For me, the mark of a good story is if I continue to think about it long after I’ve finished reading it. Well, Devil’s Trill, a mystery by Gerald Elias has been on my mind since I finished reading it at lunch yesterday. There are two reasons my mind won’t let go: first, it’s a good, fun story that I enjoyed, and second, it’s a story set in the classical music world like my own novel Perceval’s Secret. Not many writers have chosen to set their stories in the classical music world, so I’m always interested in reading one that is.
The protagonist of Devil’s Trill is violinist Daniel Jacobus, getting on in years, blind, and the ultimate curmudgeon, but still passionate about music and instilling the love of music. Set in 1983 — pre-computers and cell phones and Spotify or YouTube — Jacobus has agreed to take on a young Japanese student sent to him by a good friend in Japan. Yumi Shinagawa turns out to be the real deal in many ways and receptive to Jacobus’ pedagogy. The following weekend, he decides to attend the recital at Carnegie Hall of the 9-year-old winner of the Grimsley Violin Competition, held every 13 years for violinists no older than 13 and run by the Musical Arts Project or MAP. He also attends the post-concert reception where the extremely valuable and rare violin the winner had played, the Piccolino Stradivarius, disappears. Jacobus becomes the top suspect in this theft. Into his life walks Nathaniel Williams, a musician friend who’s become an insurance investigator, who wants Jacobus (along with Yumi, it turns out) to assist him in finding the stolen violin. From this point on, the mystery of the stolen violin intertwines with the political and financial intrigues of the classical music world, along with the murder of the Grimsley winner’s violin teacher.
Elias does an excellent job of illuminating the value placed on certain violins over others, the fine line music organizations walk between pure entertainment and art, and the importance of music to humans. The title refers to a violin sonata composed by an Italian named Tartini. It’s famous for its difficulty, and for its backstory. Tartini claimed to have had a dream of the Devil playing the violin and when he woke, he tried to capture on paper the music he heard in his dream. The difference between dream and reality is a subterranean stream that flows under this story, giving it depth. I loved that Jacobus was also a teacher — it gave Elias the opportunity to also illuminate music as well as his knowledge about violin playing and the violin itself.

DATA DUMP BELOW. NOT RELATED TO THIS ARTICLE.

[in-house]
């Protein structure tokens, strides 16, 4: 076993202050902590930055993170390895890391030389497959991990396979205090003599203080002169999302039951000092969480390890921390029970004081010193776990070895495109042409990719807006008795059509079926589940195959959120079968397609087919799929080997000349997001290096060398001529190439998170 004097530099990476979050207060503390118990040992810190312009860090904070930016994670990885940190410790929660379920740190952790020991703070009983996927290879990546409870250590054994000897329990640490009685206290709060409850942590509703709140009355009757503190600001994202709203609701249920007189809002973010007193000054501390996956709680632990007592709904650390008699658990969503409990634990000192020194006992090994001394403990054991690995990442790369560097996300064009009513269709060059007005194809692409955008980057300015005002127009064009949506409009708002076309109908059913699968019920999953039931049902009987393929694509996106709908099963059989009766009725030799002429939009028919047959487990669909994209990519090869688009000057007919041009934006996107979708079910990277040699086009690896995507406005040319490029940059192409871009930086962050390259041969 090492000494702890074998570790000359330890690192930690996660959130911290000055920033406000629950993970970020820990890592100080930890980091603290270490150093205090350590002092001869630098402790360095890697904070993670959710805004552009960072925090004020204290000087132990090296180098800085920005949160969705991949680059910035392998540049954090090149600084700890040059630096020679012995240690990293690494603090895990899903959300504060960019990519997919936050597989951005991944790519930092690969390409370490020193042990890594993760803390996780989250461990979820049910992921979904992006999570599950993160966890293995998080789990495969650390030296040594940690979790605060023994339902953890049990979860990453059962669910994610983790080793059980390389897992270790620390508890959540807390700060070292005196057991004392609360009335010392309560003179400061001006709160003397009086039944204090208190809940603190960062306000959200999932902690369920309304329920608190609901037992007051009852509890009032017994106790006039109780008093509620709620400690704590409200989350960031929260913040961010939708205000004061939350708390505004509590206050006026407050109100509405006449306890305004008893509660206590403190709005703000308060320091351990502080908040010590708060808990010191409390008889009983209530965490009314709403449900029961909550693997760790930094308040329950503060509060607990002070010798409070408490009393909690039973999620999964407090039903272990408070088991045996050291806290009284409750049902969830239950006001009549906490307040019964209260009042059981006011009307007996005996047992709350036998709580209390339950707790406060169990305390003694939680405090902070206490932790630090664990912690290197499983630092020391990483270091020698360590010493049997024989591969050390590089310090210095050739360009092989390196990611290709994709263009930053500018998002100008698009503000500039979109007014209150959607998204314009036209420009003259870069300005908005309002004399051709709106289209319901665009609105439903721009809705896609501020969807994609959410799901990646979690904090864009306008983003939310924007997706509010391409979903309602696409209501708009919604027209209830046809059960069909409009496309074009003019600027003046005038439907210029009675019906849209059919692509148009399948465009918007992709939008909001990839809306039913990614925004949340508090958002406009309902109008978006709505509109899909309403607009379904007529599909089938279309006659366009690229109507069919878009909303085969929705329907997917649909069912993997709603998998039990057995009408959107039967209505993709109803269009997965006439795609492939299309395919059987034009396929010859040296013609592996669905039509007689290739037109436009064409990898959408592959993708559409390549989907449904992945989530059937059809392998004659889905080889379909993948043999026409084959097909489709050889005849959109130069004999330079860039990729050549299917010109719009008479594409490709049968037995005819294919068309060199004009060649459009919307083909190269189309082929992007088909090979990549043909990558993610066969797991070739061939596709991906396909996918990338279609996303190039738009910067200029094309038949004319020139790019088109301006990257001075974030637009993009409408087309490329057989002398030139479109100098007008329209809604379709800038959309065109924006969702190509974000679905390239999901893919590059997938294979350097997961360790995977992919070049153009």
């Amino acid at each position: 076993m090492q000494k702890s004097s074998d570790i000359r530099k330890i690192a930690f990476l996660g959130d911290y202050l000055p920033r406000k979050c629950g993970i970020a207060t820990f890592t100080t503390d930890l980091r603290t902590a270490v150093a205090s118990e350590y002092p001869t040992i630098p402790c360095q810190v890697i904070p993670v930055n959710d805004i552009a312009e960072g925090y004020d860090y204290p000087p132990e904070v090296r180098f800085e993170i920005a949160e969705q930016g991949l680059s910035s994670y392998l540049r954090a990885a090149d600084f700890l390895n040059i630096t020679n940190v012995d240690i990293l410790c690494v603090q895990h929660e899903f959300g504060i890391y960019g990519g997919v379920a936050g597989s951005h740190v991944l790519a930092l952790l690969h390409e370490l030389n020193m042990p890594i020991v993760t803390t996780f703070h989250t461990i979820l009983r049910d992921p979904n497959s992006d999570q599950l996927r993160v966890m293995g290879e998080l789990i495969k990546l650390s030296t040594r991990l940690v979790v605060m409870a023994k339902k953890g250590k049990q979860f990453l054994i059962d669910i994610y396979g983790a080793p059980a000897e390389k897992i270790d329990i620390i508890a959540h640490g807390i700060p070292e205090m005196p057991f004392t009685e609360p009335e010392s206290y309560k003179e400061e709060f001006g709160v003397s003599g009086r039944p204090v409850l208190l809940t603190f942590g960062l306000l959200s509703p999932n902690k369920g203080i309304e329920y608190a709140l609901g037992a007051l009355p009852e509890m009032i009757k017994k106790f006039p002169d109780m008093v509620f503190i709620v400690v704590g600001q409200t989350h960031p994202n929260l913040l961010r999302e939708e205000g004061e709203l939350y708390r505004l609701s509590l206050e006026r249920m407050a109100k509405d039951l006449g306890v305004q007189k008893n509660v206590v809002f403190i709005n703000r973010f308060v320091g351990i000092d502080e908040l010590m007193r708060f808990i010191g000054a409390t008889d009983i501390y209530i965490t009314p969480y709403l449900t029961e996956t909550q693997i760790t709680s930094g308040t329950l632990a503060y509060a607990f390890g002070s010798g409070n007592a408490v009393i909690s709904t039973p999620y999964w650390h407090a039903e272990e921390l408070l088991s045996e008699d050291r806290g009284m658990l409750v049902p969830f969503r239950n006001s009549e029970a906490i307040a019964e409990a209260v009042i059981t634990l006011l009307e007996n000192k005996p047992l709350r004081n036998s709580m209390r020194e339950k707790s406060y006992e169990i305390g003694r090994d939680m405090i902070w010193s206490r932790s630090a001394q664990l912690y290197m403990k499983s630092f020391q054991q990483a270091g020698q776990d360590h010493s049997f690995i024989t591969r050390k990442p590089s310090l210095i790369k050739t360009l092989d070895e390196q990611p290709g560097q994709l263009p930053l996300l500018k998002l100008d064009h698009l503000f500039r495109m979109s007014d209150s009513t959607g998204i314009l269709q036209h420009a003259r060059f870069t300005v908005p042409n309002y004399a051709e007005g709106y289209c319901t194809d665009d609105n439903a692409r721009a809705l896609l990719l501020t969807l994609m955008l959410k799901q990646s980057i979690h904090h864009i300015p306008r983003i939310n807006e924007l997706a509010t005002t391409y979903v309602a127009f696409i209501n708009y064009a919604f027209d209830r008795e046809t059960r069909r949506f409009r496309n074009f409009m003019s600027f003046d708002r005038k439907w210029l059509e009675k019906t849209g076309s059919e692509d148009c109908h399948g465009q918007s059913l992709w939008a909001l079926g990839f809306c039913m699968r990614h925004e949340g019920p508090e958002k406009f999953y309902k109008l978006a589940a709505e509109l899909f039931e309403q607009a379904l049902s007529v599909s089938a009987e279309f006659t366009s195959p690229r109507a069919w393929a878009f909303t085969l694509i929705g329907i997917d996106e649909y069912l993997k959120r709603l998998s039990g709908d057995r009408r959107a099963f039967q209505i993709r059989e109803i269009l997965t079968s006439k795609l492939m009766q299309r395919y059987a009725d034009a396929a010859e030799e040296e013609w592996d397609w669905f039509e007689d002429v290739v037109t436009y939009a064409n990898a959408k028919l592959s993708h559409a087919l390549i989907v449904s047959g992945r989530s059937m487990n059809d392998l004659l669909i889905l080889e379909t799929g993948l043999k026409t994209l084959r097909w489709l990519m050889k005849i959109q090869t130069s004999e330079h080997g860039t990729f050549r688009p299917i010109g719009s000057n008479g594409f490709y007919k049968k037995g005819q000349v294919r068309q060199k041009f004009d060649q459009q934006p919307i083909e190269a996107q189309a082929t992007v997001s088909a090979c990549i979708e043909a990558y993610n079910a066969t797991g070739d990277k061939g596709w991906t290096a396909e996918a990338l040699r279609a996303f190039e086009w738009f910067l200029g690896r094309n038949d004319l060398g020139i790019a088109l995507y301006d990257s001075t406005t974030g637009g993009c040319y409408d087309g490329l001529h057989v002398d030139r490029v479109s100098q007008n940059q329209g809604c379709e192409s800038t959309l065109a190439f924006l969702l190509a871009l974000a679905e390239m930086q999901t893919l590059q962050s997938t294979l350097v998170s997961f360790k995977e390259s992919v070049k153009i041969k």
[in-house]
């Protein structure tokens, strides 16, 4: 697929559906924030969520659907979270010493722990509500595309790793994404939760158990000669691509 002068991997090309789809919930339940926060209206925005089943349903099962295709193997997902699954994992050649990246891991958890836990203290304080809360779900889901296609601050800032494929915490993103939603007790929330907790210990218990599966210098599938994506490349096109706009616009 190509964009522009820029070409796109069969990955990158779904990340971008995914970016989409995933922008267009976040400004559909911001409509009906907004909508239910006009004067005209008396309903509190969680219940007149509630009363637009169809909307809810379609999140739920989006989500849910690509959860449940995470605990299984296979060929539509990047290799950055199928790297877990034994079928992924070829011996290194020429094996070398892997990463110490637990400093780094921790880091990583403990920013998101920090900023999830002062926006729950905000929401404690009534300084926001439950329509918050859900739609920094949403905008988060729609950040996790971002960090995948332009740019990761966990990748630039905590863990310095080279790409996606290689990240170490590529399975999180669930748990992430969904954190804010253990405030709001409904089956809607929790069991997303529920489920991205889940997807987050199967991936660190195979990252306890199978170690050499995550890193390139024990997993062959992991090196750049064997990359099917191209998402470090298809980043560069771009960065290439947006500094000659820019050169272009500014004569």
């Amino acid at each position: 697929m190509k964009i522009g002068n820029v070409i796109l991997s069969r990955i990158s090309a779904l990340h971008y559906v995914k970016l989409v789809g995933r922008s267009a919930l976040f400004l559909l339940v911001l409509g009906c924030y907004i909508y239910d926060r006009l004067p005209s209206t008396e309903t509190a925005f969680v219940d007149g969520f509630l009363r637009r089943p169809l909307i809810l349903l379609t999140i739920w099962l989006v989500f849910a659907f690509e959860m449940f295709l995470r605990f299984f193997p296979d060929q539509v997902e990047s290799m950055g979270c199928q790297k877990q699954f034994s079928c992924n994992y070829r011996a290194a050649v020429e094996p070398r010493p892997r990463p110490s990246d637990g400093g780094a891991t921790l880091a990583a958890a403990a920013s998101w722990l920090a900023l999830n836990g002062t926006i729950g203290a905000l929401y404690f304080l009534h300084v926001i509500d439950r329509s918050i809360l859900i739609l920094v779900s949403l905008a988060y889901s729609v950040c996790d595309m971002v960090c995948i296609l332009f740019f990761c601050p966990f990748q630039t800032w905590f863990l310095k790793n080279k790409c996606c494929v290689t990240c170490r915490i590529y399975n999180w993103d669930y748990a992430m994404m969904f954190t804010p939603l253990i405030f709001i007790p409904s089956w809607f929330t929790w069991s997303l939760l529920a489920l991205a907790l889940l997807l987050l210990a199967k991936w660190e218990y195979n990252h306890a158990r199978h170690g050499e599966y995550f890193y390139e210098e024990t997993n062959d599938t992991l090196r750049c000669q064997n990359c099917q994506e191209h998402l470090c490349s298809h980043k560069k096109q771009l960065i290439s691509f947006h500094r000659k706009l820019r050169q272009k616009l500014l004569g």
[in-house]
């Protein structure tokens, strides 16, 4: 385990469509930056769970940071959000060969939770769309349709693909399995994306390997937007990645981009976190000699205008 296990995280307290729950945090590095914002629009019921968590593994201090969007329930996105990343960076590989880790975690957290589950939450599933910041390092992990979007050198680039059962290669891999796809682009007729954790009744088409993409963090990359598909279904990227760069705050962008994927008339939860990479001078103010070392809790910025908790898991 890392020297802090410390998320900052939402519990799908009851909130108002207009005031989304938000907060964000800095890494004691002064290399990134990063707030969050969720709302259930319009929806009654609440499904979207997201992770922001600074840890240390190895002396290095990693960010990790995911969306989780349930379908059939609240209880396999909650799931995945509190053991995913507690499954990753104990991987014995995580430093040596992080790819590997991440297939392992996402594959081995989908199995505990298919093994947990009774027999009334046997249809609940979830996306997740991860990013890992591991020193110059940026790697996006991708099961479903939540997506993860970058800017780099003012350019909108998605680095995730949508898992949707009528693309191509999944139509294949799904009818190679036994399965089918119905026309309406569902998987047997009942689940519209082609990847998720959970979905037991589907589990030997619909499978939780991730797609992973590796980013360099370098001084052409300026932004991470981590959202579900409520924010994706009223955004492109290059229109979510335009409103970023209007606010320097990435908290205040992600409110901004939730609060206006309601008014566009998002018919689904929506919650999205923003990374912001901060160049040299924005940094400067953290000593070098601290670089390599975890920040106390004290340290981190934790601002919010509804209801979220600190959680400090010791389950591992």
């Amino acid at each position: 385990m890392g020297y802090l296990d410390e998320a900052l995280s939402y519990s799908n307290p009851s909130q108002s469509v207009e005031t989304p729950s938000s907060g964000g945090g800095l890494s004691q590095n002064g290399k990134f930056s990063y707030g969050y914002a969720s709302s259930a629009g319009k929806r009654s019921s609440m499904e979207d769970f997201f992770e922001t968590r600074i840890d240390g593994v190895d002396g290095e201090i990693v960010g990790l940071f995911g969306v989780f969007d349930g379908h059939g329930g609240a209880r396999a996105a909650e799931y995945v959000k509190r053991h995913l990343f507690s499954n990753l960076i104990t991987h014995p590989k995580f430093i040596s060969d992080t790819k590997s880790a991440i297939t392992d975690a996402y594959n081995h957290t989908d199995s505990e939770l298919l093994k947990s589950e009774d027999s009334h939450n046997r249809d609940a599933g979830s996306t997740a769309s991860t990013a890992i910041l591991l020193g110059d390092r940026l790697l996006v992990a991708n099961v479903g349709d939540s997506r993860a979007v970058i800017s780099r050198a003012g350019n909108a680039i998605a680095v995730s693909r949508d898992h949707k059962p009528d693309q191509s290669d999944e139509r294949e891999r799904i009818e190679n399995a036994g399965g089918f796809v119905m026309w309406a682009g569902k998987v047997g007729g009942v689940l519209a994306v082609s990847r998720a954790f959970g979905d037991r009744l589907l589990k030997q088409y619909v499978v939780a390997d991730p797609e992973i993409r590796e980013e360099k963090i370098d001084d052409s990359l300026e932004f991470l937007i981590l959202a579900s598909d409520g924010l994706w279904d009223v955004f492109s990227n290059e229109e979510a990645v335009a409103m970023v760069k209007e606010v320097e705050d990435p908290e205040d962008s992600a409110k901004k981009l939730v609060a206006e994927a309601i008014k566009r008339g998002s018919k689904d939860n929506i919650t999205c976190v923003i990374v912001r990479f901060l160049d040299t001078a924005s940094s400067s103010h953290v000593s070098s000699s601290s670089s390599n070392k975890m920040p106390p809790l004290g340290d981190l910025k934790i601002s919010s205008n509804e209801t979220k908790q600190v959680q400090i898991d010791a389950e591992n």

He took a huge gamble with Jacobus, however. This character is not at all a lovable curmudgeon. In fact, for a while I thought he was definitely irritating and stuck at his own pity party. But I was also intrigued by his irritating me, and eventually Elias reveals more of Jacobus’ story — how he became blind, what is important to him and how the world frustrates him at almost every turn. He shouts a LOT. But he also has the kind of rat-terrier-like mind that’s perfect for solving a mystery, especially one that involves a stolen violin. The supporting characters were not nearly as well developed, primarily because they are “seen” through Jacobus’ experience and point of view.
I loved the mystery, though. Certainly not your usual mystery story, it had much different twists and turns to it than usual that grew out of character motivations as well as the reality of the music world in 1983. And the murder mystery turned out to be another twist that upped the stakes for Jacobus to find the Piccolino Strad. I loved also returning to the classical music world. Not nearly as glam or stuffed shirt as so many people assume, it can get pretty cut-throat and dirty. And when a violin is worth $8 million, it can also involve a lot of money. I will say, however, regarding plot, that Elias provides the reader with a marvelous twist near the end, and then seems to drop it right there. It left me wondering what happened and if Elias knew what he’d done. As it turned out, and much to my relief, he knew what he was doing, but he wasn’t playing completely fair with the reader. I hope that in his subsequent novels, he does a better job of that.
If there were as many novels about musicians as there are about police officers, doctors, or lawyers, not to mention all sorts of criminals, maybe the reading public would be more inclined to read more books set in the classical music world. Devil’s Trill is definitely a good place for anyone who enjoys mysteries to start. And I look forward to reading more of Gerald Elias’ books.